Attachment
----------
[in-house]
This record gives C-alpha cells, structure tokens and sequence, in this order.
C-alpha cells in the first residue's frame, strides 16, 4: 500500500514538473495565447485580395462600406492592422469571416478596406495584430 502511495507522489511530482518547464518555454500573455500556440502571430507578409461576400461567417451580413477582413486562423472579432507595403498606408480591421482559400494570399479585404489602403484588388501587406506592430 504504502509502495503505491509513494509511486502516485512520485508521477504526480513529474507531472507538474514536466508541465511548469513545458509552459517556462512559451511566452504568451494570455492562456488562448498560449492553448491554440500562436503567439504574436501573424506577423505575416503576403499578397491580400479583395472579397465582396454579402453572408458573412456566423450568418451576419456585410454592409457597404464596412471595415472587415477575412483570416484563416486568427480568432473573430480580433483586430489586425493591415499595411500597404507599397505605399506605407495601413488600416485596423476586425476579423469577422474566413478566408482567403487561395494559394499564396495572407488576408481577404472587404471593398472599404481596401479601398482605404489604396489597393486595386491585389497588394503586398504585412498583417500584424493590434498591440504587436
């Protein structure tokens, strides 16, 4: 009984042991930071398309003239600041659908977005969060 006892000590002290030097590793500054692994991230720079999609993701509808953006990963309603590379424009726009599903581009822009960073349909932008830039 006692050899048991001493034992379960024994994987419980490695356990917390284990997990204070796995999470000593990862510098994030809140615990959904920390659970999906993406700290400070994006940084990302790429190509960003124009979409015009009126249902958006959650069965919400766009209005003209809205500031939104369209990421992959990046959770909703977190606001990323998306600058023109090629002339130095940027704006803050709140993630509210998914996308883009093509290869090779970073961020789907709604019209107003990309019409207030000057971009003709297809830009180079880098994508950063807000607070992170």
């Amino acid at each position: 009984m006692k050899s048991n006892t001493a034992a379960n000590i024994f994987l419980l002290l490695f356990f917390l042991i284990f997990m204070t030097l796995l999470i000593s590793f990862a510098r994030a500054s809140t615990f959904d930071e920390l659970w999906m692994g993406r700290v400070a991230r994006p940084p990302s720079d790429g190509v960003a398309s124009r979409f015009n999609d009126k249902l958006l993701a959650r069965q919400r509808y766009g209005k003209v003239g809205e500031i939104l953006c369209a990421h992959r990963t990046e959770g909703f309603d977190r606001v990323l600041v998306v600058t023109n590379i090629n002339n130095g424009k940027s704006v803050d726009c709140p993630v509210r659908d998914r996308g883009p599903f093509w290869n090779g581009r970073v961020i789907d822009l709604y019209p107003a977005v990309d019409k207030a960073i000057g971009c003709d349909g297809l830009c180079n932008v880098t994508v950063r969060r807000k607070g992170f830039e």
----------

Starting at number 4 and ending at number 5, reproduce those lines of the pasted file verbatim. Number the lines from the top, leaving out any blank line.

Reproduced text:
């Protein structure tokens, strides 16, 4: 009984042991930071398309003239600041659908977005969060 006892000590002290030097590793500054692994991230720079999609993701509808953006990963309603590379424009726009599903581009822009960073349909932008830039 006692050899048991001493034992379960024994994987419980490695356990917390284990997990204070796995999470000593990862510098994030809140615990959904920390659970999906993406700290400070994006940084990302790429190509960003124009979409015009009126249902958006959650069965919400766009209005003209809205500031939104369209990421992959990046959770909703977190606001990323998306600058023109090629002339130095940027704006803050709140993630509210998914996308883009093509290869090779970073961020789907709604019209107003990309019409207030000057971009003709297809830009180079880098994508950063807000607070992170």
């Amino acid at each position: 009984m006692k050899s048991n006892t001493a034992a379960n000590i024994f994987l419980l002290l490695f356990f917390l042991i284990f997990m204070t030097l796995l999470i000593s590793f990862a510098r994030a500054s809140t615990f959904d930071e920390l659970w999906m692994g993406r700290v400070a991230r994006p940084p990302s720079d790429g190509v960003a398309s124009r979409f015009n999609d009126k249902l958006l993701a959650r069965q919400r509808y766009g209005k003209v003239g809205e500031i939104l953006c369209a990421h992959r990963t990046e959770g909703f309603d977190r606001v990323l600041v998306v600058t023109n590379i090629n002339n130095g424009k940027s704006v803050d726009c709140p993630v509210r659908d998914r996308g883009p599903f093509w290869n090779g581009r970073v961020i789907d822009l709604y019209p107003a977005v990309d019409k207030a960073i000057g971009c003709d349909g297809l830009c180079n932008v880098t994508v950063r969060r807000k607070g992170f830039e």